Address Resolution Protocol (ARP)—
A key Internet layer protocol used to obtain the physical address associated with an IP address. ARP maintains a cache of recently resolved physical-address-to-IP-address pairs.
Class A, B, C, D, and E—
A classification system for IP addresses. The network class determines how the address is subdivided into a network ID and host ID.
A portion of the IP address that refers to a node on the network. Each node within a network should have an IP address that contains a unique host ID.
Internet Control Message Protocol (ICMP)—
A key Internet layer protocol used by routers to send messages that inform the source IP of routing problems. Also used by the ping command to determine the status of other hosts on the network.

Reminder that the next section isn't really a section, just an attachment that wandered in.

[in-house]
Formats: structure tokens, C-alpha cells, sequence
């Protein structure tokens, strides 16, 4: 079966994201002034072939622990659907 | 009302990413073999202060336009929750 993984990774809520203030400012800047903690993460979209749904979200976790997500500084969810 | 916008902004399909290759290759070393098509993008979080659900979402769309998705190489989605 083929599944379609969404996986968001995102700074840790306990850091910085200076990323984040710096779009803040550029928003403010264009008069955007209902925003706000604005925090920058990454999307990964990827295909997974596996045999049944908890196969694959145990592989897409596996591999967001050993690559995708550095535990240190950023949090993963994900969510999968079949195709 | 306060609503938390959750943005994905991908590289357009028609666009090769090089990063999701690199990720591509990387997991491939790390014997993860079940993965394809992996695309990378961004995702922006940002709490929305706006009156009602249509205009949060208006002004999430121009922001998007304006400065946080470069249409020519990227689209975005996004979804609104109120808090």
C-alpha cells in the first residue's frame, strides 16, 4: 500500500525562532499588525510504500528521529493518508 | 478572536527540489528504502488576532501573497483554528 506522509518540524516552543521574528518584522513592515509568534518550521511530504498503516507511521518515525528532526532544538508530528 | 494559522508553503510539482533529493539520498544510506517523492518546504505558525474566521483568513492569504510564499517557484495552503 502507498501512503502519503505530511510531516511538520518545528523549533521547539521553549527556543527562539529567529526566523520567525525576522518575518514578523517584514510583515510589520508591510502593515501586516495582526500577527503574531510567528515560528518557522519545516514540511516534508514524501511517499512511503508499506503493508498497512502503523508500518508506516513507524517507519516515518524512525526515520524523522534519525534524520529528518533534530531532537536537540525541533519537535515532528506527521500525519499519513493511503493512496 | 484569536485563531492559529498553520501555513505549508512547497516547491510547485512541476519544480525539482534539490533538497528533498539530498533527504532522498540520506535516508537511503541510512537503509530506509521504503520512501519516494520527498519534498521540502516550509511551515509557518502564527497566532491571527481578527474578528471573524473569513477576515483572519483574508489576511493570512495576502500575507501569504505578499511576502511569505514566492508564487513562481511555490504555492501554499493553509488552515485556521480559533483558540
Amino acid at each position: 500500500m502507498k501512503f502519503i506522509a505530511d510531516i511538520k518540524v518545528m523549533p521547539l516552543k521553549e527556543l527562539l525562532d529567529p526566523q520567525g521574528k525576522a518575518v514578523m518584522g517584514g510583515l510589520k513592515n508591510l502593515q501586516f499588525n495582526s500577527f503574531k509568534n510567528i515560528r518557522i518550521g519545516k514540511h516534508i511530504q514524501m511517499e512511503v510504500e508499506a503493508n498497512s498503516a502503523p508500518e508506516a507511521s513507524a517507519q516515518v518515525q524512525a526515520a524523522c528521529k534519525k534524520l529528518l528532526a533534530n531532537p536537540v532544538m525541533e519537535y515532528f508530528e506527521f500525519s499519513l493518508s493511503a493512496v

Internet Protocol (IP)—
A key Internet layer protocol used for addressing, delivering, and routing datagrams.
Allows datagrams to be delivered to a group of hosts simultaneously.
A portion of the IP address that identifies the network. All computers on a network should contain an IP address with the same network ID. Note that in this case a network is a physical subdivision of some larger internetwork (refer to Figure 4.2).
Reverse Address Resolution Protocol—
A TCP/IP protocol that returns an IP address if given a physical address. This protocol is typically used by a diskless workstation that has a remote boot PROM installed in its network adapter.